I was talking to a friend of a friend the other day about her
Golden Retriever. We’ll call the dog “Fido” to protect the
guilty. Fido is 9 months old and has a serious appetite for
Italian leather and designer woodwork. Every time his human
companions leave him alone in the house, Fido goes to town. So
far, the dog has done over $2000 worth of damage to furniture and
walls. My friend was lamenting that her dog had “separation
anxiety” and was wondering about medicating the poor distressed
Upon further interrogation, I discovered that Fido doesn’t get
upset when his owners leave. He doesn’t piddle in the floor or
whine. He doesn’t get all crazy when they come home. He just eats
things. All kinds of things. He rips up pillows. He chews the
couch legs. He gnaws at the doorframes. Nothing is safe.
Coincidentally (or not, as the case may be), he also was allowed
to roam the house during his entire puppyhood as Destructo-dog.
Because, you know, it would be so cruel to confine him. So now
his owner is talking about drugging him or giving him away. Which
So where did this well-meaning person go wrong that she couldn’t
teach her dog what she wanted?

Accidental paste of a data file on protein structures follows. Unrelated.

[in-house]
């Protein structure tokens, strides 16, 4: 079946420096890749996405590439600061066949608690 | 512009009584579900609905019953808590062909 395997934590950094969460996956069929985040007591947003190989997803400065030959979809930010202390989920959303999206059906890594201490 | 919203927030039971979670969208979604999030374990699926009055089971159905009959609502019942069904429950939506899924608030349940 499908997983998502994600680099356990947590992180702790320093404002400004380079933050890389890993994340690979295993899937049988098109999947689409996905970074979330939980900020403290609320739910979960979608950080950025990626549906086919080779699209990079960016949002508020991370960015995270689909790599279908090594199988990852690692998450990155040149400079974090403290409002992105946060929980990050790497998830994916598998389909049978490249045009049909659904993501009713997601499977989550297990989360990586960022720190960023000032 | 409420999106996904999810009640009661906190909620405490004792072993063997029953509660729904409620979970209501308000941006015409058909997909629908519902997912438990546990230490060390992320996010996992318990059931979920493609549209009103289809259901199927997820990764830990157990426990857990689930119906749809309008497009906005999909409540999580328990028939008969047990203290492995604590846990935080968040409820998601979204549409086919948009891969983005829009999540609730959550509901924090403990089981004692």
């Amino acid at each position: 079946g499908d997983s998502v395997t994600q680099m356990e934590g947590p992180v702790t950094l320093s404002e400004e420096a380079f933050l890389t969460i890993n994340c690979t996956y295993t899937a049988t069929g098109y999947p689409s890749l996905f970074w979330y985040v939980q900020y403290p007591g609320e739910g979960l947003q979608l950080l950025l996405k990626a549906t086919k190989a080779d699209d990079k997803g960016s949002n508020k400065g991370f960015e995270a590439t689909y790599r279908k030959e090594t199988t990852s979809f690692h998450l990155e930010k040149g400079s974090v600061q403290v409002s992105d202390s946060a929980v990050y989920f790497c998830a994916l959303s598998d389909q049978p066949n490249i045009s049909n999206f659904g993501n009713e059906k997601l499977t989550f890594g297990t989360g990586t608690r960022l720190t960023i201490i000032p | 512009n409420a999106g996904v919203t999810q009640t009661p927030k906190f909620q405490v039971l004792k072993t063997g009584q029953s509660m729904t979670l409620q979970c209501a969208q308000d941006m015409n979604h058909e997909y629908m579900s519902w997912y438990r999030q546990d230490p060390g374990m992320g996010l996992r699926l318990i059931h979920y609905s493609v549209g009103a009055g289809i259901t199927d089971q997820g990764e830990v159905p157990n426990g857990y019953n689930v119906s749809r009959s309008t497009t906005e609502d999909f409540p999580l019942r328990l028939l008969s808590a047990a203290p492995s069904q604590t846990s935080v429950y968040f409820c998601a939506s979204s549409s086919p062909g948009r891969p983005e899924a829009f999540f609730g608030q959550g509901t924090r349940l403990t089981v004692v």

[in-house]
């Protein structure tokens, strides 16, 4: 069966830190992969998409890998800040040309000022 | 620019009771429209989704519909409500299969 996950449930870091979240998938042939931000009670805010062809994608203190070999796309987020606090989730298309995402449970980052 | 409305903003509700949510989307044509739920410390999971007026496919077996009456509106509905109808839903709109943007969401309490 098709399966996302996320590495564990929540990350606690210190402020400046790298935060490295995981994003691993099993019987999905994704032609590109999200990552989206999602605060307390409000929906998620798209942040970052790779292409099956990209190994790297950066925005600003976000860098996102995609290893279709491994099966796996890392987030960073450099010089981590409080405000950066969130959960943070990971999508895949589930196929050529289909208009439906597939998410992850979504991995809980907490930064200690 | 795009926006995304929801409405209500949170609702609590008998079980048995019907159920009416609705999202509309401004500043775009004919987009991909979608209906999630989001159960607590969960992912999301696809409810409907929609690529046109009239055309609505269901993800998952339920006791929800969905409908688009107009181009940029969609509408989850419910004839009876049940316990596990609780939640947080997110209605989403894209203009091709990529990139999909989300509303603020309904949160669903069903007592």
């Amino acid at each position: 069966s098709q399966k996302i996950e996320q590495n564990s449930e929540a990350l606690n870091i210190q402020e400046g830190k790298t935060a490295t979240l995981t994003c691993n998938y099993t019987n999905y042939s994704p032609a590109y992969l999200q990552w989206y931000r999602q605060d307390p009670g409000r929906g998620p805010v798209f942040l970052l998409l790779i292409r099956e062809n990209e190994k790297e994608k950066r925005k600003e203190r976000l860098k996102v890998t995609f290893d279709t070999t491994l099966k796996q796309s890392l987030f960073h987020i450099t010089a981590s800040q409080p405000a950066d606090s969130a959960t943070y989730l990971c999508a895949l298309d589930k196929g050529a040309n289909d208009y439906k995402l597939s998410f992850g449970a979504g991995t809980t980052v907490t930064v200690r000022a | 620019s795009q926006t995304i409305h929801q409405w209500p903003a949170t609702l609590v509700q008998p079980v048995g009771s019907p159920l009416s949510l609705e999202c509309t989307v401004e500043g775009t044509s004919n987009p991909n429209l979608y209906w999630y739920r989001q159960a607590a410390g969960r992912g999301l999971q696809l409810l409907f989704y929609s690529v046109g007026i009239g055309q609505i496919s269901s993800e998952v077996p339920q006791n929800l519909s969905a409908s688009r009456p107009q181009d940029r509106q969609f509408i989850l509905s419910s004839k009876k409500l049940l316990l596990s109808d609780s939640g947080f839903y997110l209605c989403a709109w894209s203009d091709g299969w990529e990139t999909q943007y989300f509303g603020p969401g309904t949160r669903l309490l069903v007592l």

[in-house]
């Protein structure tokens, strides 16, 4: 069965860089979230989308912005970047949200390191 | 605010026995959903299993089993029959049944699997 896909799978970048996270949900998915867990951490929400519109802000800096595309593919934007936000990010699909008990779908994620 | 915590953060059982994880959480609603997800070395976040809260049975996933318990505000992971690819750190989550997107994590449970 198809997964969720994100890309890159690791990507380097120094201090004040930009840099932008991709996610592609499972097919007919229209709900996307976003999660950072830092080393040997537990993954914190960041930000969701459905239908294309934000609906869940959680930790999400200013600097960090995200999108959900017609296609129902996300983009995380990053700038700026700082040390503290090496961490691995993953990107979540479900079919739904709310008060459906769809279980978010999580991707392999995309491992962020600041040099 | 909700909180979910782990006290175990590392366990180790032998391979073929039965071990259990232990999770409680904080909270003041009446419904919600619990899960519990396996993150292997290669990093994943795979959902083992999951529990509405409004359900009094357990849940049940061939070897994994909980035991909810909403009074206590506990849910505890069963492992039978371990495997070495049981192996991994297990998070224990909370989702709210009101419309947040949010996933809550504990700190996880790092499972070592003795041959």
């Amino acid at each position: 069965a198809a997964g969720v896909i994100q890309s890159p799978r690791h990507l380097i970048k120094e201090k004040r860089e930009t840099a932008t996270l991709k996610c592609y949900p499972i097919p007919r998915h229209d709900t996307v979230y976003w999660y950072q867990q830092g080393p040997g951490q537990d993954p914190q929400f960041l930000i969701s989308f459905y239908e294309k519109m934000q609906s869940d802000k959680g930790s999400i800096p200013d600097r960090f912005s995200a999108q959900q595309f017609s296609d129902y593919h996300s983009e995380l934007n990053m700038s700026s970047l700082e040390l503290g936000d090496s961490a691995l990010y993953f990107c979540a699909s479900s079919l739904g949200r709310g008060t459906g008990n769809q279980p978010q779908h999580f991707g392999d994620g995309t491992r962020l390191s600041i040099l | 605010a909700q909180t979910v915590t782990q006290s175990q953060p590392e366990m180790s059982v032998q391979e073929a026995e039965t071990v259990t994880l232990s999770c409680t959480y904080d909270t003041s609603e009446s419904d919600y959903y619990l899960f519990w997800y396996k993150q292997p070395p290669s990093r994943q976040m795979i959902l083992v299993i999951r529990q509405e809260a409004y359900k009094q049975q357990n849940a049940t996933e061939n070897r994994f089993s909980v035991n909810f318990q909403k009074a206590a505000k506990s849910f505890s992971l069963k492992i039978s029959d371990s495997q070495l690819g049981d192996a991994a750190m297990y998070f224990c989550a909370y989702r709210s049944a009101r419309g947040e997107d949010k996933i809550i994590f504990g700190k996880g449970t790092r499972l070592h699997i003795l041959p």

Well, she did teach him. Just not what she wanted to teach him.
She left him alone. She gave him the option to chew inappropriate
things while he was growing up. He couldn’t be corrected, since
no one was home. By the time they came home, no correction would
tell him what they were angry about. He’s just a dog – he doesn’t
know what his people are mad about so long after the fact.
When you give your puppy the option to chew inappropriate things
and don’t correct him, he forms bad habits. Habits, as most
anyone knows, are very hard to break. You need to teach your
puppy from the start what is his to chew and what isn’t. The only
way to do that is to supervise him every single time he has the
option to chew something you don’t want him chewing. If you can’t
supervise him, he needs to be confined somewhere with appropriate
things. A crate is best, since there are no walls or cabinet
edges to tempt him. Confined in his crate with good toys, such as
a Kong or other safe chews, his only option is to play with
appropriate things. He forms a habit of chewing on things that
are appropriate for the rest of his life. Since he might live to
15 years of age or more, what’s a year or so in confinement
during the teething and rowdy stages?
Every second of every day that your dog is awake, he is learning.
The word “training” brings forth the mental image of dogs in
competitions and earning titles for many folks, but “training” is
really just a way of directing your dog’s learning. If you don’t
direct it, your dog will find his own way of having fun – and it
probably won’t be an idea you like! If he has a grand old time
making mincemeat of your chairs and you aren’t there to stop him,
he learns to enjoy chewing on wood. After that, chewing on wood
furniture becomes a habit. Breaking that habit is a lot harder
than just getting him in the habit of loving his Kong!
Do your dog and yourself a favor. Confine him during his most
active learning period, before he gets a chance to form bad
habits. Let him learn to enjoy his toys. Your couch will thank
you for it.